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The Mystery of the Cat’s Tail

Dog tails are pretty expressive. A wag usually says something like “OMG SO HAPPY. TREAT?!?” A tail that’s down or between the legs says the exact opposite. All in all, it’s a fairly easy language to read.

Cats, on the other paw, are much more mysterious. Their tails tell a variety of stories – and rarely does a “wag” indicate outright happiness.

Let’s shed some light on this mystery – but don’t tell your cat! You know how she loves to be an enigma.

Behold the wonder that is my tail.

Swish, and Flick

The Sweet Swish

When your cat swishes her tail so that it almost looks like a toy, this is a pretty good indication she wants to play. Many cats have feisty moods every now and then (don’t we all?), and this is a fair warning that you’re about to get playfully pounced.

The Ferocious Flick

A flick is a little different. This is when playtime becomes hunting. Is your cat sitting by the window, holding her tail low and stiff while giving a hard flick? Take a look at what she has her eye on. Chances are your fluffy little angel is planning the demise of a helpless bird… if you’d ever open that window.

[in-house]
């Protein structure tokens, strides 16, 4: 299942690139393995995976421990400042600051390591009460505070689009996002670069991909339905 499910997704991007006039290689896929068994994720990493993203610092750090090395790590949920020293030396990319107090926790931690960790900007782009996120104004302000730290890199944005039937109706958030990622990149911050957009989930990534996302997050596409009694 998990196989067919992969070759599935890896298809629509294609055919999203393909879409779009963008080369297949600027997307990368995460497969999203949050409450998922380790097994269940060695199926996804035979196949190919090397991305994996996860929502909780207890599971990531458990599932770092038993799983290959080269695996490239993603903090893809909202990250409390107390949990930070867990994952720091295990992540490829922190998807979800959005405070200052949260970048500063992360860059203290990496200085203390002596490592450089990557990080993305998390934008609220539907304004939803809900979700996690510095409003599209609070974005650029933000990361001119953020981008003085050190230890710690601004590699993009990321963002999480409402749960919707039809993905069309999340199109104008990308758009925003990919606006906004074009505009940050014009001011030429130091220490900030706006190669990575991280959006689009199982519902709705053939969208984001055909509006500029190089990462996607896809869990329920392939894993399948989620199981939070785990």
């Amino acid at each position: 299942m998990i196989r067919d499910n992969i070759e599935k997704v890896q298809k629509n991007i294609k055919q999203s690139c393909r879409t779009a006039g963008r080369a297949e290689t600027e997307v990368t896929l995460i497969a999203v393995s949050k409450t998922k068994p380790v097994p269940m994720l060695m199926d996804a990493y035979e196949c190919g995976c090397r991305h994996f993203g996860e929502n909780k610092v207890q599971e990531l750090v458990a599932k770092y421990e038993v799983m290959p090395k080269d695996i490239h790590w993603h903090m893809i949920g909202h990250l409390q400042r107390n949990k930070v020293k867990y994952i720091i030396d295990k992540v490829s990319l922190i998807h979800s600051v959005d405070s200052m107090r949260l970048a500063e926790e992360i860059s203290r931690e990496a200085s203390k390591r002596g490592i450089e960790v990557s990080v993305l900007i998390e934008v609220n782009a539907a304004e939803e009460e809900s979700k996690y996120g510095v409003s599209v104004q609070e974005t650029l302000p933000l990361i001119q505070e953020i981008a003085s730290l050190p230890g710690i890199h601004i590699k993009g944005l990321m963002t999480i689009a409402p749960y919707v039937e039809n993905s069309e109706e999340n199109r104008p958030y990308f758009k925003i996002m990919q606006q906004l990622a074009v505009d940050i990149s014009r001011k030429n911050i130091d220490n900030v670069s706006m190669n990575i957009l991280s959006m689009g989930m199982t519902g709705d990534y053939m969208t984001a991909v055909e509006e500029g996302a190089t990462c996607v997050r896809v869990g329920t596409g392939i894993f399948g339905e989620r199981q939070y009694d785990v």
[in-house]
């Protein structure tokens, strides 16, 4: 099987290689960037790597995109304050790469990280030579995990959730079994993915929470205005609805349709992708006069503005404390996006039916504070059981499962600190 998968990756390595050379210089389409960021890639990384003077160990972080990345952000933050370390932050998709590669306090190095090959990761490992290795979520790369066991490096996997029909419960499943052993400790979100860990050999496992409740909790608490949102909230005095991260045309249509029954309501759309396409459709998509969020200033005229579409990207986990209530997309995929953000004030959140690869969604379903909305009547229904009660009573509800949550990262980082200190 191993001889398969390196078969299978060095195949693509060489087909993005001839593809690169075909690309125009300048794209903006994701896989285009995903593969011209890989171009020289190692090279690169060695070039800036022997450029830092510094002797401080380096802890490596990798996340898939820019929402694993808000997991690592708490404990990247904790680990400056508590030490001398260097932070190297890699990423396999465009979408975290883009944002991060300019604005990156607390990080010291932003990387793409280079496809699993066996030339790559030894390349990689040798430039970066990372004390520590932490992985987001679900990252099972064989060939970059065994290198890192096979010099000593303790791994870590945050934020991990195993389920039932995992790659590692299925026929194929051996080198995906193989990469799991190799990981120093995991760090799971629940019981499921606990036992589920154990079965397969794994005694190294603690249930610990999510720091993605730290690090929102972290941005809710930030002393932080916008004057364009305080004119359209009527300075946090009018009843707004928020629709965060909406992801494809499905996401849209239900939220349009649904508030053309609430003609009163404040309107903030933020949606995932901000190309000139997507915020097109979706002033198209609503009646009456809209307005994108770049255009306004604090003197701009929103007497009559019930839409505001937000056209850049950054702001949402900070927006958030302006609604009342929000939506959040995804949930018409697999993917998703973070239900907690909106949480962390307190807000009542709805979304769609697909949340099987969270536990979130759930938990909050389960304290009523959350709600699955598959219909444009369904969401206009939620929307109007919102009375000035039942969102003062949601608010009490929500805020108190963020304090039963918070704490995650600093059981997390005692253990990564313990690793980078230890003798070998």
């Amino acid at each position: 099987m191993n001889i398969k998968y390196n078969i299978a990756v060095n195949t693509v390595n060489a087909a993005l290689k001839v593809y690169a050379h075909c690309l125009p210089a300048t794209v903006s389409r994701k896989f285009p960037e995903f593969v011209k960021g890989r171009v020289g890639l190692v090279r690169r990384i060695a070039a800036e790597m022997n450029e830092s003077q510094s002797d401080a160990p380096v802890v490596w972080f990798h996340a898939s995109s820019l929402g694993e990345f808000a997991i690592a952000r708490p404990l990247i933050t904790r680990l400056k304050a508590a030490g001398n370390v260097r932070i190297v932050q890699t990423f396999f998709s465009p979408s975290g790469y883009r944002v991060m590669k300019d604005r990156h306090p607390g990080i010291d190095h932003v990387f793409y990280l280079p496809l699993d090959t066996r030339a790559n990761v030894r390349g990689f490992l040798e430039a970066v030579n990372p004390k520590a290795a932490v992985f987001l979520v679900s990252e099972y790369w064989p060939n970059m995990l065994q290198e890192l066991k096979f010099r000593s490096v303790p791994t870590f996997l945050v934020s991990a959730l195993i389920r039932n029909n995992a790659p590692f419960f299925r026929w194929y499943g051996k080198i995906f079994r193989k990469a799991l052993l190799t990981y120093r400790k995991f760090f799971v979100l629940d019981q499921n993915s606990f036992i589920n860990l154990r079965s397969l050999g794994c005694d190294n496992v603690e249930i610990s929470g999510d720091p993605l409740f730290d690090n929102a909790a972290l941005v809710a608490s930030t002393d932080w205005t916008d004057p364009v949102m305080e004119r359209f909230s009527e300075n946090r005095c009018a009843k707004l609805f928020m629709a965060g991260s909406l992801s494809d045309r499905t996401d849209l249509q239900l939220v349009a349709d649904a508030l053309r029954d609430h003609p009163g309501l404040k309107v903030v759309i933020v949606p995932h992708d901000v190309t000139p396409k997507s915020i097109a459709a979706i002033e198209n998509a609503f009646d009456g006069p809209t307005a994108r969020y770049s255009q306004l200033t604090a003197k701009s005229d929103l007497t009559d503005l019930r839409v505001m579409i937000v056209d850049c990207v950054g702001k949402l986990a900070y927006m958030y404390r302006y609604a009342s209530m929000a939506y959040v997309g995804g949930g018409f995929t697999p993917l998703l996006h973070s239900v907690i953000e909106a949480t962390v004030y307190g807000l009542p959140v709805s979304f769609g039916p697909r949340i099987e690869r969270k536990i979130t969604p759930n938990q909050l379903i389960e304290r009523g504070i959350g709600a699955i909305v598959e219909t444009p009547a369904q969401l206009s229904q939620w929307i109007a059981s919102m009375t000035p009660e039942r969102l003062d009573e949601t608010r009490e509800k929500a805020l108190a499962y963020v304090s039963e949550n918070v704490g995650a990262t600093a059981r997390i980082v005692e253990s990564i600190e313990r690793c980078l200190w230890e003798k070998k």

The ultimate in body language technology.

Back Up!

The Poofy Tail

If you’ve ever seen a cat get spooked, chances are you’ve witnessed this interesting sight. Kind of like goose bumps on a person – only much furrier – cats will poof up when they’re afraid. You’ll know immediately by the tail, which is often upright and always has the hair standing on end. In kittens, this might look like a tiny bristle, but in adult cats with a lot of fur, your baby will look like a completely different creature! That’s likely the point; she’s trying to frighten off whatever spooked her in the first place.

The Roomba is alive!

Tail Affection

Not all cat tail movements are signs of impending doom. Cat body language is an intricate language, and of course there’s room for affection.

Coil

Some cats like to coil their tails around their family’s arms and legs. No, this isn’t the first stage of a death grip. It’s a friendly sign of affection. Think of it like “I appreciate you and want you to be close.” Aw.

Quiver

You might see this happen when you first get home from work, or even when another friendly animal comes into the room. When your cat sticks her tail up in the air and vibrates it briefly, almost like a short quiver, this is similar to waving hello. Think of it like “Hi, there! I’ve had a good day. How about you?”

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